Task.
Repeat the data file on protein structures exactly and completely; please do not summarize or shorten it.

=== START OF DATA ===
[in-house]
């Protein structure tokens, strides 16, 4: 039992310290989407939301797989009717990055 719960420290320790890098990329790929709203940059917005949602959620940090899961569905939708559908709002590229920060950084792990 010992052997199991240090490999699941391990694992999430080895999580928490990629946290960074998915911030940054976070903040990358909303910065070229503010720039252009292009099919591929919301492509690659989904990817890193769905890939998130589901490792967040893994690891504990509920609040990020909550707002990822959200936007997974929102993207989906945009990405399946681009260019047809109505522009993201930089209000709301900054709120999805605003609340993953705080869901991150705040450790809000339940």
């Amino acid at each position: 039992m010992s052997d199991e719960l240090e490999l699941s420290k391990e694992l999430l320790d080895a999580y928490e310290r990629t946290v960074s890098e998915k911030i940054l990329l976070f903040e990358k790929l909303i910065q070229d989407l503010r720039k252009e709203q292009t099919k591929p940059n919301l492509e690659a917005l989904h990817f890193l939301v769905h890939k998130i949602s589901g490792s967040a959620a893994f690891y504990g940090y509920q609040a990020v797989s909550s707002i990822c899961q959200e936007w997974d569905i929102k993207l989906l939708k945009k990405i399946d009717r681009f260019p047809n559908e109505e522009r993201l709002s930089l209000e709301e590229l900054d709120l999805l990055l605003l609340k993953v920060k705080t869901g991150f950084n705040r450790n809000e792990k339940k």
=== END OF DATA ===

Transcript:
[in-house]
């Protein structure tokens, strides 16, 4: 039992310290989407939301797989009717990055 719960420290320790890098990329790929709203940059917005949602959620940090899961569905939708559908709002590229920060950084792990 010992052997199991240090490999699941391990694992999430080895999580928490990629946290960074998915911030940054976070903040990358909303910065070229503010720039252009292009099919591929919301492509690659989904990817890193769905890939998130589901490792967040893994690891504990509920609040990020909550707002990822959200936007997974929102993207989906945009990405399946681009260019047809109505522009993201930089209000709301900054709120999805605003609340993953705080869901991150705040450790809000339940």
């Amino acid at each position: 039992m010992s052997d199991e719960l240090e490999l699941s420290k391990e694992l999430l320790d080895a999580y928490e310290r990629t946290v960074s890098e998915k911030i940054l990329l976070f903040e990358k790929l909303i910065q070229d989407l503010r720039k252009e709203q292009t099919k591929p940059n919301l492509e690659a917005l989904h990817f890193l939301v769905h890939k998130i949602s589901g490792s967040a959620a893994f690891y504990g940090y509920q609040a990020v797989s909550s707002i990822c899961q959200e936007w997974d569905i929102k993207l989906l939708k945009k990405i399946d009717r681009f260019p047809n559908e109505e522009r993201l709002s930089l209000e709301e590229l900054d709120l999805l990055l605003l609340k993953v920060k705080t869901g991150f950084n705040r450790n809000e792990k339940k």